I wish I hadn’t been raised as a christian. You can always decide to be one later in life if you want to, but you can’t take away being raised to think that gay people are evil and that hell is real and imminent the moment you put a toe out of line. This, of course, is terrible whoever you are because nobody should have to believe those things, but it’s particularly bad if you are one of the gay people yourself.
To be precise, I’m not gay. I’d call myself pansexual but I usually say bisexual because more people have some clue as to what that means. Regardless, I didn’t find out about bisexuality until I was solidly into adulthood, and I didn’t know about pansexuality or asexuality or aromanticism or demisexuality or trans people or non-binary genders until I was in my late twenties. So growing up, my understanding was that a person was a gay or straight and that while straight people, being “normal”, could of course be good or bad, gay people were all bad.
I can’t remember when gayness (my own or anyone else’s) started crossing my mind. I had my first crush on a woman when I was 12 and got a new English teacher. I didn’t realise what it was, of course. I just told myself that she was a great teacher. At some point in the next year or two, I read a series of “issue” pamphlets which were kept next to my usual chair in the school library. One of them was about homosexuality. I’m not really sure who they were aimed at given that the only other one I can remember was about child abuse in children’s homes, but the one about gayness was the first time I remember being aware of such a possibility at all.
Over the next three or four years, I asked my mum about gay people and especially lesbians a few times. She, a good christian woman, carefully explained to me that to be gay was a sin (untrue!), that yes, there was very small number of people who couldn’t help being gay but most people chose it because it was trendy (untrue!), and that gay people were predatory and dangerous (untrue!). And, of course, that the Bible stated categorically that it was wrong and sinful to be gay (untrue!).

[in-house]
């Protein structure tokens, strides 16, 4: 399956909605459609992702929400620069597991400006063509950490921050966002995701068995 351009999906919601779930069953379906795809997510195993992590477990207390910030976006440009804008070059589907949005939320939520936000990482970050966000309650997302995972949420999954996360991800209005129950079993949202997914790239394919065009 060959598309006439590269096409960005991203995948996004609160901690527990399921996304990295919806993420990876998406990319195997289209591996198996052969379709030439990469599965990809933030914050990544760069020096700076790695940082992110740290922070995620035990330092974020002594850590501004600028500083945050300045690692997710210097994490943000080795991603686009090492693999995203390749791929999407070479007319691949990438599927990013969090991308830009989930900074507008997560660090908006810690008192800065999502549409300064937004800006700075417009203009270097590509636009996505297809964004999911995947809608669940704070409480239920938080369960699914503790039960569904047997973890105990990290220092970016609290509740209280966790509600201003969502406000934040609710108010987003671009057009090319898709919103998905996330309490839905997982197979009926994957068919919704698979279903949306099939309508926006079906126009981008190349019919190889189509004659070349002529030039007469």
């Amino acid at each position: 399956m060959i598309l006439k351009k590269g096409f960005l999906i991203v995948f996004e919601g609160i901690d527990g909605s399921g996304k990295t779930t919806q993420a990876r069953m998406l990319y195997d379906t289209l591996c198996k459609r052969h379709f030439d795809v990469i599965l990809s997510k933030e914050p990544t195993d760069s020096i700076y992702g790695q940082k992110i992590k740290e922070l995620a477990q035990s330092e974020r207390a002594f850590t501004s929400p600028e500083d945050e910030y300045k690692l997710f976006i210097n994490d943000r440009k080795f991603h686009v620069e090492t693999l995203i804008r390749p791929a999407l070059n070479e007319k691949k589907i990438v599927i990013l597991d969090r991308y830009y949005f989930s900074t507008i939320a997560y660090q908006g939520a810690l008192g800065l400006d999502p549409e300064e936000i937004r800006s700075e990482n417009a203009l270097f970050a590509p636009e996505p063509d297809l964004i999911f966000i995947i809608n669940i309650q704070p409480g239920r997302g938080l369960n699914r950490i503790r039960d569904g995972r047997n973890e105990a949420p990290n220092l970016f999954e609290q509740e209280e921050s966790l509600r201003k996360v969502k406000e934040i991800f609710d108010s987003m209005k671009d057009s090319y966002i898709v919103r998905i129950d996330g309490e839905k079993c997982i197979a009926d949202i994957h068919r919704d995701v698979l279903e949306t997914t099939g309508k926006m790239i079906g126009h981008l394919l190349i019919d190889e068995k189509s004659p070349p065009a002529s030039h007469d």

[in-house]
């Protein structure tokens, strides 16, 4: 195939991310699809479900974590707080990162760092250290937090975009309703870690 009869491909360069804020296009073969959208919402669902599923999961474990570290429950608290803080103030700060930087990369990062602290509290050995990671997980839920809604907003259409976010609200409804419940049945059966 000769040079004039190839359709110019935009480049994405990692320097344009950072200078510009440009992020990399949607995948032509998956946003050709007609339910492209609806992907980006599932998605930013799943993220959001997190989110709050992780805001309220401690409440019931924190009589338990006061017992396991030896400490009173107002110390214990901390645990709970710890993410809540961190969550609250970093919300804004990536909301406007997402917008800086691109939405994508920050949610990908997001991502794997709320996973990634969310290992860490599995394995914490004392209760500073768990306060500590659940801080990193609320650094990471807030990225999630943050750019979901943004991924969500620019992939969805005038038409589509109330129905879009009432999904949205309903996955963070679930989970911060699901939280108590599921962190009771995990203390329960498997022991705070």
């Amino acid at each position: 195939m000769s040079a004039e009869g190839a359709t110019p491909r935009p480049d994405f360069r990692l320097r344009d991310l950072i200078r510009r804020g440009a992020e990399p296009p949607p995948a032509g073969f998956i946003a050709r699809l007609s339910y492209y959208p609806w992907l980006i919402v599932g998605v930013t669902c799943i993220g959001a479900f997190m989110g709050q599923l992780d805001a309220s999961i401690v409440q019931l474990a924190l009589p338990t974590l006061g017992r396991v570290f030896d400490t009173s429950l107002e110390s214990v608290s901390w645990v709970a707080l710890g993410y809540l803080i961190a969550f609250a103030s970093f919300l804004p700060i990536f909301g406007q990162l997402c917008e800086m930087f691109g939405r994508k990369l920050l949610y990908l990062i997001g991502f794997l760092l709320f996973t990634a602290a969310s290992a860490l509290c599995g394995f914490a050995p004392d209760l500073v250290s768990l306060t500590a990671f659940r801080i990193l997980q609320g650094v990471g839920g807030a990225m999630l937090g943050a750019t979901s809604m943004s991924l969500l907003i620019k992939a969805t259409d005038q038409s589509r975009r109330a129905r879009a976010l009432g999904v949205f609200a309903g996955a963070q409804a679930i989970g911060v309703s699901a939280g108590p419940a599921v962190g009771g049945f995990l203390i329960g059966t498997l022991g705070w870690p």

Oddly, this actually set my mind at rest. I was a trusting, gullible sort of child who assumed that adults and especially my mum would always tell me the truth (for what it’s worth, she thought she was telling me the truth). Therefore, since being gay was so heinous and I was a good person who loved Jesus, there was simply no way that I could be gay. It wasn’t a possibility. Anyway, I fancied men! In fact the crush before the one on my English teacher had been on my previous, male, English teacher. So that was sorted.
And yet, I kept on asking her the question. Not that many times, I don’t think, but the fact that I still remember them when I’ve forgotten most of my childhood and teenage years shows how important it was to me. One time, after I’d found out about bisexuality, I asked her about that too, but she just said that she understood it even less than homosexuality.
At university, I learned that a friend of a friend was gay, and was mildly surprised to find that despite the years of christian indoctrination, I didn’t really care that much.